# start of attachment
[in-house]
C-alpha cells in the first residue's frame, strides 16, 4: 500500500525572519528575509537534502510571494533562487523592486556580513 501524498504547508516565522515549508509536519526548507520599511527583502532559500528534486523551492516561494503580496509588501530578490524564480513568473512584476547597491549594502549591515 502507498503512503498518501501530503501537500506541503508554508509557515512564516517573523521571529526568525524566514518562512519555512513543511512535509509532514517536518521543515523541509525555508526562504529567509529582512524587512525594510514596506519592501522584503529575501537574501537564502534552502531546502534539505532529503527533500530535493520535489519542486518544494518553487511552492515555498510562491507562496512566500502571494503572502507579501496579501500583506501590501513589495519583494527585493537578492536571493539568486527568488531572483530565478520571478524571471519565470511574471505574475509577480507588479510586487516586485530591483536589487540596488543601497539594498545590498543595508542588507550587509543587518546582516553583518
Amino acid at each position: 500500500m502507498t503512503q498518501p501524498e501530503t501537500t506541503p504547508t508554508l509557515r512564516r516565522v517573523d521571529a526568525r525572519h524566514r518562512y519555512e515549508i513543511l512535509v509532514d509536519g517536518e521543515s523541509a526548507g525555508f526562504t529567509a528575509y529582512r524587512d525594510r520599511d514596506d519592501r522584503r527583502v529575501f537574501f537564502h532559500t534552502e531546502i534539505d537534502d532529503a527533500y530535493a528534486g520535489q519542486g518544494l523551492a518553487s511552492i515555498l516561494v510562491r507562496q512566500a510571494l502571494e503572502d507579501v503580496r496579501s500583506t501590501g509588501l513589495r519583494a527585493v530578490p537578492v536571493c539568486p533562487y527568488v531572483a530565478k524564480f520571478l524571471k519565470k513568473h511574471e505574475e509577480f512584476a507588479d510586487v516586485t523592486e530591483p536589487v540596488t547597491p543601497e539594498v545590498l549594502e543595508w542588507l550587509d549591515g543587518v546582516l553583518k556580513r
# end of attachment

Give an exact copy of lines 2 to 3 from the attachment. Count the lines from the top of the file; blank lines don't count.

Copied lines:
C-alpha cells in the first residue's frame, strides 16, 4: 500500500525572519528575509537534502510571494533562487523592486556580513 501524498504547508516565522515549508509536519526548507520599511527583502532559500528534486523551492516561494503580496509588501530578490524564480513568473512584476547597491549594502549591515 502507498503512503498518501501530503501537500506541503508554508509557515512564516517573523521571529526568525524566514518562512519555512513543511512535509509532514517536518521543515523541509525555508526562504529567509529582512524587512525594510514596506519592501522584503529575501537574501537564502534552502531546502534539505532529503527533500530535493520535489519542486518544494518553487511552492515555498510562491507562496512566500502571494503572502507579501496579501500583506501590501513589495519583494527585493537578492536571493539568486527568488531572483530565478520571478524571471519565470511574471505574475509577480507588479510586487516586485530591483536589487540596488543601497539594498545590498543595508542588507550587509543587518546582516553583518
Amino acid at each position: 500500500m502507498t503512503q498518501p501524498e501530503t501537500t506541503p504547508t508554508l509557515r512564516r516565522v517573523d521571529a526568525r525572519h524566514r518562512y519555512e515549508i513543511l512535509v509532514d509536519g517536518e521543515s523541509a526548507g525555508f526562504t529567509a528575509y529582512r524587512d525594510r520599511d514596506d519592501r522584503r527583502v529575501f537574501f537564502h532559500t534552502e531546502i534539505d537534502d532529503a527533500y530535493a528534486g520535489q519542486g518544494l523551492a518553487s511552492i515555498l516561494v510562491r507562496q512566500a510571494l502571494e503572502d507579501v503580496r496579501s500583506t501590501g509588501l513589495r519583494a527585493v530578490p537578492v536571493c539568486p533562487y527568488v531572483a530565478k524564480f520571478l524571471k519565470k513568473h511574471e505574475e509577480f512584476a507588479d510586487v516586485t523592486e530591483p536589487v540596488t547597491p543601497e539594498v545590498l549594502e543595508w542588507l550587509d549591515g543587518v546582516l553583518k556580513r